vCD Elastic Allocation Pool FUD is back


Problem Statement

With Allocation Pool VDC and with 100% memory reservation, we still cannot use the entire VM memory reservation allocated. This is due to the “by design” problem of having VM memory overhead in vSphere. That means if you reserve 100% of memory for your Allocation Pool, you still cannot power on the last VM (most times).


Architectural Decision

Due to the “by design” fact of VM memory overhead, we cannot use the entire allocated memory and this will be solved by enabling Elastic Allocation Pool in the vCloud System level and then set a lower vCPU Speed value (260 MHz). This will allow VMs to use the entire allocated memory (100% guarantees) in the Org VDC.



VM memory overhead is calculated with so many moving targets like the model of the CPU in the ESXi host the VM will be running on, whether 3D is enabled for MKS, etc. So you cannot use the entire allocated memory at any point in time.

By selecting the Elastic VDC, we are overwriting this behavior and still not allowing more VMs to power on from what they have entitled to. Also Elastic VDC gives us an opportunity to set a custom vCPU speed and lowering the vCPU speed will allow you to deploy more vCPUs without being penalized. Without setting this flag, you cannot overcommit the vCPU which is really bad.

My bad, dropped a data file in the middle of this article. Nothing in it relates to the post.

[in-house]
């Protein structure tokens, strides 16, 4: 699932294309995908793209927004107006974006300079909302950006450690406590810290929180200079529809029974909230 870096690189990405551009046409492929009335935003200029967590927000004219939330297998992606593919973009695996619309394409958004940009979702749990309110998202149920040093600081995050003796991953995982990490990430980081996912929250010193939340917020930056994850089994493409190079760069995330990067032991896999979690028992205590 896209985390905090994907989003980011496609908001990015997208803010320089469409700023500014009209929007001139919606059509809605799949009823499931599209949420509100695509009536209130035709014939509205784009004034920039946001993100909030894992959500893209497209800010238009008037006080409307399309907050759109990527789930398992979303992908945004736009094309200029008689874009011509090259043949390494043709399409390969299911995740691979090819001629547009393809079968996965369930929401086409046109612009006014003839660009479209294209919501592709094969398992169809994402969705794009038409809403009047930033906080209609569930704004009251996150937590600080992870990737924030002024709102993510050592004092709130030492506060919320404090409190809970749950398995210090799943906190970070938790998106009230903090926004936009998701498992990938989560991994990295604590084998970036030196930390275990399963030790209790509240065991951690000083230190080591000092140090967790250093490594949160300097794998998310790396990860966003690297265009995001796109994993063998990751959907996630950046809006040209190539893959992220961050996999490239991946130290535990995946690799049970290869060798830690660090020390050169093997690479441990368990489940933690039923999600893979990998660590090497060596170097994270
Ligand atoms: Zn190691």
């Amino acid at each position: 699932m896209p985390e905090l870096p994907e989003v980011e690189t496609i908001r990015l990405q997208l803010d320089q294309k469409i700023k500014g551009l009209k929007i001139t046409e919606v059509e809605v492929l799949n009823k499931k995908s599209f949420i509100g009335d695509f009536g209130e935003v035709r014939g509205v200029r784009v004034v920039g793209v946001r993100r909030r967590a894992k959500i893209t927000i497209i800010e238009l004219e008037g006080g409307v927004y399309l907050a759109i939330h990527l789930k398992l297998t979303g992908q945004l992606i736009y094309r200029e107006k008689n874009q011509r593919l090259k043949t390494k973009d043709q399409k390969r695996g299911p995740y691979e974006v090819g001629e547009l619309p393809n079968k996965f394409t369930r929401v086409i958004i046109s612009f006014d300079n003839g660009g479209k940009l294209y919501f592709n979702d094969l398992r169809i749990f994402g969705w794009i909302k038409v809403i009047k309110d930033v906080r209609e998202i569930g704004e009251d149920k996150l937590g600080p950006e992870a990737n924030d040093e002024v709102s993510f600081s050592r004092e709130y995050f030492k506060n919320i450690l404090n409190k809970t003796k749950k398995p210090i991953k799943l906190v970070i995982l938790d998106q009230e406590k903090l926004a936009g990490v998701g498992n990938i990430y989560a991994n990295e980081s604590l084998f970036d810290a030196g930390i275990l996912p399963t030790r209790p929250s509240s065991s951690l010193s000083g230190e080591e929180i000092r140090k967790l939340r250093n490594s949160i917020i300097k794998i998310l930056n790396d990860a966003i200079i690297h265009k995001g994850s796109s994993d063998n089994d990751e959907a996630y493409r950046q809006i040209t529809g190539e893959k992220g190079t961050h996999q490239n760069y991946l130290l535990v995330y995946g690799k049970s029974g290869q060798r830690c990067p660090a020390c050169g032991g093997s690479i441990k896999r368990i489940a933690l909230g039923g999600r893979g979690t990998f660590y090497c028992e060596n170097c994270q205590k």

260MHz is the least vCPU speed we can set and thus this has been taken to allow system administrators to overcommit the vCPUs in a VDC with Allocation Pool.



Caveat around this is not having any memory reservation for any VMs. Due to the nature of OrgVDCs, it does not allow an Org Admin to set the resource reservation for the VMs (unlike Reservation Pool) and thus any VMs with Elasticity on will not have any reservation which will be marked as overkill for the customer’s high I/O VMs (like DB or Mail Server).

You can easily overwrite the resource reservation using the vSphere but that is not the intent. Hence, I would flag it as RISK as it will hamper customer’s VM performance for sure.

If we say we are reserving 100% memory and thus spawning the VMs will get equal memory and can’t oversubscribe the memory as the limit is still what the customer has bought, then also if there is a contention of memory within those VMs, I don’t have an option to prefer those VMs which are resource hungry. In a nutshell all of the VMs will get equal share.


Equal shares will distribute the resource in a RP equally and thus there will not be any guarantee that a hungry VM can get more resource on demand.



This issue is by design and well documented in this vCD allocation whitepaper.

One of the option to work around this is likely to over allocate resources to the customer but only reserve the amount they purchased.

Historically VM overhead ranges in between <=5% to 20%. Most configurations have an overhead of less than 5%, if you assume such you could over allocate resources by 5% but only reserve ~95%. The effect would be that the customer could consume up to the amount of vRAM they purchased and if they created VMs with low overhead (high vRAM allocations, low vCPU) they could possibly actually consume more than they “purchased”. In the case of a 20GHz/20GB purchase we would have to set the Allocation to 21GHz but set the reservation to 95%.